Africa Ghana Travels

Kumasi – the largest market in West Africa and a winning football match

October 26, 2013

One can’t travel around Ghana without hearing about the Ashanti empire and its capital since 1600, Kumasi. The second largest city in Ghana, Kumasi is filled with culture and historical sites associated with the Ashanti culture and with over 1.5 million people is a bustling and unsurprisingly chaotic center well worth a visit.

Ghana

The traffic here is legendary and you can see street vendors selling anything from food to toys, dvds, coffee tables, housewares, etc. to stopped vehicles. Traffic jams can last for quite a bit so it’s the perfect time to ‘window’ shop…

Kumasi

Busy streets everywhere you look

It’s actually in the middle of all this chaos that I think I sort of fell in love with Ghana, precisely while wandering through its gigantic market…

Kumasi

Kejetia Market is supposedly the largest open-air market in all of West Africa and I have no trouble believing that! 12 hectares and over 10,000 traders make for a crazy sight, almost as if a shanty town had magically landed in a valley right off the city center.

Kumasi

It can look pretty intimidating from the outside, but once you step into the market it’s a whole other world, one in which you can easily get lost for hours.

Kumasi

I can’t really say how many hours I stayed inside, but I sure never felt like such a celebrity. My friend and I were the only two Caucasians on the site and were called every 5 seconds to chat to super friendly traders, all smiles, wanting to know our names, where we were from, and mostly what on earth were we doing there, lol! I’ll always carry fond memories of the fish ladies, by far the nicest of the bunch.

Kumasi

Squeezing into the narrow alleyways, looking at everything you can possibly imagine on either sides is pure enjoyment, and now on my list of ‘out of this world experiences’.

Kumasi

Kumasi is not all chaos though and one can find a rather nice urban center. It’s not called the ‘Garden City’ for nothing after all.

The opposite of a visit to the market would be one to the National Cultural Center which is also a must when passing by Kumasi.

Kumasi

The sprawling complex hosts a small though comprehensive museum on Ashanti history, an exhibition hall, and a few very good craft shops where you can watch how they make those beautiful wood carved stools, drums, custom furniture, etc. and buy a few presents to bring back home at very good prices.

Kumasi

There’s also a good restaurant on the premise called Kentish Kitchen where you can sit comfortably in a shaded courtyard and enjoy some basic Ghanaian fares such as Red Red, a delicious bean stew served with fried ripe plantain and in this case fried fish.

Kumasi

The Manhyia Palace is the seat of the King of Ashanti and the Royal Family members and is where the current King resides although he lives in a more modern building now than the former palace which you can visit. The short tour will give you a feel for how an Ashanti ruler lived, which is surprisingly a lot more modest than you would think.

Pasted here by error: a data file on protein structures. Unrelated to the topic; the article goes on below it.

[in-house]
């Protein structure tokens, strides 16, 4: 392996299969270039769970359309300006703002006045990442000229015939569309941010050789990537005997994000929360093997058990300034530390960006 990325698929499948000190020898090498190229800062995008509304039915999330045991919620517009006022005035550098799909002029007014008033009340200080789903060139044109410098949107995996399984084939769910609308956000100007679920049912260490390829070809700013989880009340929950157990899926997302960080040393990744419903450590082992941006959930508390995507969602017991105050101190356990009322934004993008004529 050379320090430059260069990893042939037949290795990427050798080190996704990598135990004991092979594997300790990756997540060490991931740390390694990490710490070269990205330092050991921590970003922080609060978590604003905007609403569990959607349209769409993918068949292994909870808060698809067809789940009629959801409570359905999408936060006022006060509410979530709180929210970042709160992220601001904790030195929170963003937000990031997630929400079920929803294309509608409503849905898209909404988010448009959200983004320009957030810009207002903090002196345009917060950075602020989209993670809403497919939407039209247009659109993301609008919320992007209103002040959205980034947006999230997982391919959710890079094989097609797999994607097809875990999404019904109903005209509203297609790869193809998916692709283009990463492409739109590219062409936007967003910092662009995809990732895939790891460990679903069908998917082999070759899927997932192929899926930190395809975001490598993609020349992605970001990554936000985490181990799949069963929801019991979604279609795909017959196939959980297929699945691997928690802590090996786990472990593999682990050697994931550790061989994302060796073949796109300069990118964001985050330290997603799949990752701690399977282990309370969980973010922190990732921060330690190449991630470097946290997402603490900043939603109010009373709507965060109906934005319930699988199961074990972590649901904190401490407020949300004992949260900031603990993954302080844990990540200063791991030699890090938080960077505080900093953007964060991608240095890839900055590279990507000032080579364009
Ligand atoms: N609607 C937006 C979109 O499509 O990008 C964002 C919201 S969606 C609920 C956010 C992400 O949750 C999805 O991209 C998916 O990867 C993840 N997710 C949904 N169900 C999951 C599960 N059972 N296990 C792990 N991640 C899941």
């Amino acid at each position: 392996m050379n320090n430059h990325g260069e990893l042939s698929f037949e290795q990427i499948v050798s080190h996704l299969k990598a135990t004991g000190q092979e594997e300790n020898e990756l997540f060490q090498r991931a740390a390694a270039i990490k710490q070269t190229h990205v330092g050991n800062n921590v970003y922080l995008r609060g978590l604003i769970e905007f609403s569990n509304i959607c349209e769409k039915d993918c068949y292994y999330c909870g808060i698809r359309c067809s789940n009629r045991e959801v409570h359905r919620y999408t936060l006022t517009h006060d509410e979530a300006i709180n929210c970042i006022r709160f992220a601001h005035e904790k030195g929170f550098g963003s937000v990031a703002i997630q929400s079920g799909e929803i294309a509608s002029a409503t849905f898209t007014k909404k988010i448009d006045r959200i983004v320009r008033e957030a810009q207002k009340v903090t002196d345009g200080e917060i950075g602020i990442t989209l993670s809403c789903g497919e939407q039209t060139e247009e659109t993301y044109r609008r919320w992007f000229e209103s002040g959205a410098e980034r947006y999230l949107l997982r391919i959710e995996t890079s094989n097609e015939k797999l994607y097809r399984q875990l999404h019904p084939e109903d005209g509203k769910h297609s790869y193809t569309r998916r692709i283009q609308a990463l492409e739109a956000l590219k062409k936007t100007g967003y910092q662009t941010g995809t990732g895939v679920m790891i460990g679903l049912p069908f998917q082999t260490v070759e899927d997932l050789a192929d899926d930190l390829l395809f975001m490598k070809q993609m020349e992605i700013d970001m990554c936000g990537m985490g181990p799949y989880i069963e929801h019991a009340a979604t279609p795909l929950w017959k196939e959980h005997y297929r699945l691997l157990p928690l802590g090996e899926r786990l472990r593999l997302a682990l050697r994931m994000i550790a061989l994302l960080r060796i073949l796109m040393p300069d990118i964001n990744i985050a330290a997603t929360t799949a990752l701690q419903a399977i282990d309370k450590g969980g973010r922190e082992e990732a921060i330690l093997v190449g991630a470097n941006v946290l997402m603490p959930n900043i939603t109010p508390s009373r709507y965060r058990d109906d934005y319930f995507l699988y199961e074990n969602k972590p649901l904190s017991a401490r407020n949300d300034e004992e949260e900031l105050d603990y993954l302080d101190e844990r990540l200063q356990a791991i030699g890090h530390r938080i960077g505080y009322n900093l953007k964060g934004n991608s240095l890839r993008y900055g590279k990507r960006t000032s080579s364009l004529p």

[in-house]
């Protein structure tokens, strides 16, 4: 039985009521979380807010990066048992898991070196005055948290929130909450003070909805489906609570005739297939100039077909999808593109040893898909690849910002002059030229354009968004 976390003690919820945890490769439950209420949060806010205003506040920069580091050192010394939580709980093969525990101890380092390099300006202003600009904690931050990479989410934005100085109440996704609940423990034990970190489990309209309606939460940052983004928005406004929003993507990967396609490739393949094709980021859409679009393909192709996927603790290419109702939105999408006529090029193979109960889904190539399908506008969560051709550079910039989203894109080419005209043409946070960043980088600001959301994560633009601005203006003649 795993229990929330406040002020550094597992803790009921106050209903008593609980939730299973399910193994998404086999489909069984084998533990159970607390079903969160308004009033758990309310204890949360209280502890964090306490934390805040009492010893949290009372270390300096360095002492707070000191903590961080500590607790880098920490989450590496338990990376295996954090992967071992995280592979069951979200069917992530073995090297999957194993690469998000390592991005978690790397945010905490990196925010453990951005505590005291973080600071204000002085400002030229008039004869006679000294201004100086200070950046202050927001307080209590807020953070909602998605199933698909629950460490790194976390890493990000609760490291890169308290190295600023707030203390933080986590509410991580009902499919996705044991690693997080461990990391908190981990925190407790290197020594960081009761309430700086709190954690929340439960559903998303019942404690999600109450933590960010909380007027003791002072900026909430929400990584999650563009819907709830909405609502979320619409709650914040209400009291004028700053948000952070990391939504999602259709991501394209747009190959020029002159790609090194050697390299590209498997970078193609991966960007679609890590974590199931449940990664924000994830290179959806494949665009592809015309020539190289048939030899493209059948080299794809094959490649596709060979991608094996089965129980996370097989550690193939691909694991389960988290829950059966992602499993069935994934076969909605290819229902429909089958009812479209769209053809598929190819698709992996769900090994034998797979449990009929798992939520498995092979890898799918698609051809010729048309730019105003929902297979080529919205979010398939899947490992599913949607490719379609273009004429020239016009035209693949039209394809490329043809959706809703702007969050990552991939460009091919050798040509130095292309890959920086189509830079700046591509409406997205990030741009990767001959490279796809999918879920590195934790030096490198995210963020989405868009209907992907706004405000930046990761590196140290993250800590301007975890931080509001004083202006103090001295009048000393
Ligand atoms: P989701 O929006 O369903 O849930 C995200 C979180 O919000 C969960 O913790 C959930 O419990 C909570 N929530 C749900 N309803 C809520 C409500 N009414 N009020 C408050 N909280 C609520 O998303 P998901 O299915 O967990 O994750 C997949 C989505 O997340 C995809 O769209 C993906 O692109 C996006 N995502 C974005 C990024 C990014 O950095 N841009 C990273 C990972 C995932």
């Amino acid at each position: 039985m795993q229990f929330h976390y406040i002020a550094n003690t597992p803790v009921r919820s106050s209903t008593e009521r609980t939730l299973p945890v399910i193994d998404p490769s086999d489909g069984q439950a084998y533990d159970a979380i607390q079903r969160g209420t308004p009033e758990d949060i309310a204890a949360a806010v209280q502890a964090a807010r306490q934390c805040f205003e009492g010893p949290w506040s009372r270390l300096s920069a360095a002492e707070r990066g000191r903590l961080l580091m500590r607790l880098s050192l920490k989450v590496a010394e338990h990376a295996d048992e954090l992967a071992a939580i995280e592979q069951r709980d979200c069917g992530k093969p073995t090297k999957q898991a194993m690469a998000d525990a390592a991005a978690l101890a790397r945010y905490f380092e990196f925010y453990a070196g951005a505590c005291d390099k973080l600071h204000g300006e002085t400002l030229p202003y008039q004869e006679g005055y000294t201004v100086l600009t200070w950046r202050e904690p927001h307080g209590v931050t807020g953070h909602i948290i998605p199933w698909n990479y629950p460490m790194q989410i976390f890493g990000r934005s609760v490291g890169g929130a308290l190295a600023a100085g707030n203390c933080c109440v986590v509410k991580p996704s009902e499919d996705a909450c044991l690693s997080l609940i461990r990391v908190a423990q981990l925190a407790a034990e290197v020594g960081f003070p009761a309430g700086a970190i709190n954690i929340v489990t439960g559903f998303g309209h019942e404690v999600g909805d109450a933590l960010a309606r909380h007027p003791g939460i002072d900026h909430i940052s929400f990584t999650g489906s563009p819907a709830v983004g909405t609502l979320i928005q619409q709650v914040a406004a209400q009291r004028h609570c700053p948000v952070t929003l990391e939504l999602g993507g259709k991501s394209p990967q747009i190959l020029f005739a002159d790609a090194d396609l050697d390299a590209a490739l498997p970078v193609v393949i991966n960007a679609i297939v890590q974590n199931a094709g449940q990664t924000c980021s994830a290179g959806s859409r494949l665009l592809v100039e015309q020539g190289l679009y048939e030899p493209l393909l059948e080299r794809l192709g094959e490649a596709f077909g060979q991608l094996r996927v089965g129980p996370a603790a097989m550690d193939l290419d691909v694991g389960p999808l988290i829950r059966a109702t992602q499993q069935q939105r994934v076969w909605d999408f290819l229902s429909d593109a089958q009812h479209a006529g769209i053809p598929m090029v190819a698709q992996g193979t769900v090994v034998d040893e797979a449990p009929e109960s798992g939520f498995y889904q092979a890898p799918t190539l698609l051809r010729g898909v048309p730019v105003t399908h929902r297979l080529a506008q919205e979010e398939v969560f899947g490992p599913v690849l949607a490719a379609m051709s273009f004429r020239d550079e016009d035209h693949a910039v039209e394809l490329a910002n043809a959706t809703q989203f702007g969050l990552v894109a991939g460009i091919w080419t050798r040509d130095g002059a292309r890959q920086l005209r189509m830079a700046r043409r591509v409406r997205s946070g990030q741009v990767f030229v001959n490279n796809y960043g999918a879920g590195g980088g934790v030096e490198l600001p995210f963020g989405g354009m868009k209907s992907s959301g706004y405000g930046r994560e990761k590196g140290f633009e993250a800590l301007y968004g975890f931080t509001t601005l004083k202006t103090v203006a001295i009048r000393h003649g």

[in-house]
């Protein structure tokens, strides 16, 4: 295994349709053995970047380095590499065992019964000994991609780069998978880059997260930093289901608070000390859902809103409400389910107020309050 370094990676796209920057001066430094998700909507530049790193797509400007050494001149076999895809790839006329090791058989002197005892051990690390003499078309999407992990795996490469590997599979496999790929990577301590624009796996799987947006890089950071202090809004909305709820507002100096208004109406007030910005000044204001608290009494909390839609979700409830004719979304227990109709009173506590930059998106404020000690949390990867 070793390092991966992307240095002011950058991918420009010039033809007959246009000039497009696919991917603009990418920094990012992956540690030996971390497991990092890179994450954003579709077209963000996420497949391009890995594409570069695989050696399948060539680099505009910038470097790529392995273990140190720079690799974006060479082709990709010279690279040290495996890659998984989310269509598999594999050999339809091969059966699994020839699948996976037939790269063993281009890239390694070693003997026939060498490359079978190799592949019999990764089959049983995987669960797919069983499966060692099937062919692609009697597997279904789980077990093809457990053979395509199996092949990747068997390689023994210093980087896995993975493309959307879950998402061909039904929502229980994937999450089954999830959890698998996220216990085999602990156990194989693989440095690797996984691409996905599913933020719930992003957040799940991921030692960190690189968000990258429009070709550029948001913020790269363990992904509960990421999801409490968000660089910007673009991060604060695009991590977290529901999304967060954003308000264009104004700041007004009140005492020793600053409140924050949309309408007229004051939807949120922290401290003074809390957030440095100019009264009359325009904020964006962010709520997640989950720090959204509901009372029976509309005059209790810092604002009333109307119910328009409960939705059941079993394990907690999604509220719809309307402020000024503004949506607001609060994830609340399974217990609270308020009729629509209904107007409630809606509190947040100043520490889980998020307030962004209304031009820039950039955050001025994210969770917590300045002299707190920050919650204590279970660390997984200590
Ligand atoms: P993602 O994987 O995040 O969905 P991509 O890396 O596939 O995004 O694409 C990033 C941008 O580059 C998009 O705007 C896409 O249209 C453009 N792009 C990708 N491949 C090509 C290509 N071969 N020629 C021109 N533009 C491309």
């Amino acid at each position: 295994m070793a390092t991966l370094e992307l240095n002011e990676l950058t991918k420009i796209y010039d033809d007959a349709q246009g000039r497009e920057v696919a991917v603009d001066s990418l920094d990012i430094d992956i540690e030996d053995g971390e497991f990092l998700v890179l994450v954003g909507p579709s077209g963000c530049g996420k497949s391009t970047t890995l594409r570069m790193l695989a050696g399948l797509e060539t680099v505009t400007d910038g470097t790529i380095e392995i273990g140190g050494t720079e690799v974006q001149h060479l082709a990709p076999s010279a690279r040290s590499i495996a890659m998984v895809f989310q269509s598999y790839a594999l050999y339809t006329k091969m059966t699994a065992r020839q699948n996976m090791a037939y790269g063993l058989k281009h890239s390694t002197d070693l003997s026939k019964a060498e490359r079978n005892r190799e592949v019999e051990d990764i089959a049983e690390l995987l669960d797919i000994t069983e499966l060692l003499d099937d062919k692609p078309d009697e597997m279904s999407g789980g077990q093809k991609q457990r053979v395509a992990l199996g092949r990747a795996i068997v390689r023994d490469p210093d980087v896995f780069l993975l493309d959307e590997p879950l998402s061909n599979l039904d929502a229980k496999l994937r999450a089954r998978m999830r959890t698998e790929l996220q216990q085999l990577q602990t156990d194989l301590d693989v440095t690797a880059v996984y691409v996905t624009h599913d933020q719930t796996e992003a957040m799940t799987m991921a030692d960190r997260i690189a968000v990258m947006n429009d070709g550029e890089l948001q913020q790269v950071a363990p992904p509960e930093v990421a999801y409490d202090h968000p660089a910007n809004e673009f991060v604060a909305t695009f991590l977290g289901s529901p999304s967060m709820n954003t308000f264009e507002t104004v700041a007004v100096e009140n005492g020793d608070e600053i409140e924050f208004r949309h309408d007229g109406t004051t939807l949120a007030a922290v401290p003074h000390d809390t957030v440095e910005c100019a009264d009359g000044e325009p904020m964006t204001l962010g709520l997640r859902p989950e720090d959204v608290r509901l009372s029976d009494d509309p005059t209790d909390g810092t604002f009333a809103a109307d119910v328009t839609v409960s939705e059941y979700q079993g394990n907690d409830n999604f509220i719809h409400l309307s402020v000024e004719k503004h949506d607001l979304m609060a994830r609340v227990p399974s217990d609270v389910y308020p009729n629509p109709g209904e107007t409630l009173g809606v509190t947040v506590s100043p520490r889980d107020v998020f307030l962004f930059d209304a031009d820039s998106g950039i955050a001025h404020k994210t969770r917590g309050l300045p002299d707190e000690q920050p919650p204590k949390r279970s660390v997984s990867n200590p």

Kumasi

The REAL reason we were in Kumasi though was for the chance to see Ghana’s football team, the Black Stars, play against Egypt in the World Cup qualifying playoff. The match was held on Tuesday October 15th at Kumasi’s Baba Yara Stadium and we all decked ourselves in Ghanaian colors from the memorabilia sellers on the street before braving the crazy crowds.

Baba Yara Stadium - Kumasi

The sight was a loud and colorful bunch of over 40,000 fans, filling in the stadium hours before the match to get seats and get the party started. I got there 3.5 hours early for an afternoon filled with burning sun, national chants, blowing horns, and finally a heavy downpour which left us completely soaked minutes before the start of the match.

Kumasi

The Black Stars goalkeeper seconds before the match…clearly not knowing his prayers would be answered tenfold today.

Kumasi

Game is on, the enthusiasm of the crowd getting an early push with a first goal for Ghana after only 4 minutes and a second one following at the 22nd minute.

Crowd 2

Food vendors navigate the crowd with tempting snacks and most importantly cold water.

Kumasi

Fried cassava balls with coconut
Kumasi Stadium

Black Stars’ youngest fan
Kumasi

They really did give a magnificent performance, one which should ensure their presence in Brazil next year as they literally crushed The Pharaohs under the rapturous applause of the crowd. I couldn’t have wished for a better match to attend.

Kumasi

Kumasi

Kumasi

Kumasi

Final score: Ghana 6 – Egypt 1…or what the press quickly titled ‘The Massacre’! Congrats Black Stars!!

Kumasi Stadium

 

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  • Obibini January 30, 2014 at 4:26 am

    You have a nice blog and its interesting reeading about you experience in my home :) I know all the places i saw in the fotos and it made me missed home! It is quiet difficult if you come from such a country like Ghana and come to live this part of the world where you find it more difficult to interact with people. I wish i was at the stadium too :)

  • Theo March 20, 2014 at 12:19 am

    Totally loved this piece. Made me tear up a little. Miss home

  • amina April 12, 2015 at 6:13 am

    What a lovely blog. I am from kumasi and the pictures really make me miss home. Except for the stadium which I have never been before. Ah well, I left there at the age of 11 so….

  • walid November 13, 2015 at 10:33 am

    I am from tamale but i stayed in kumasi for four years miss the place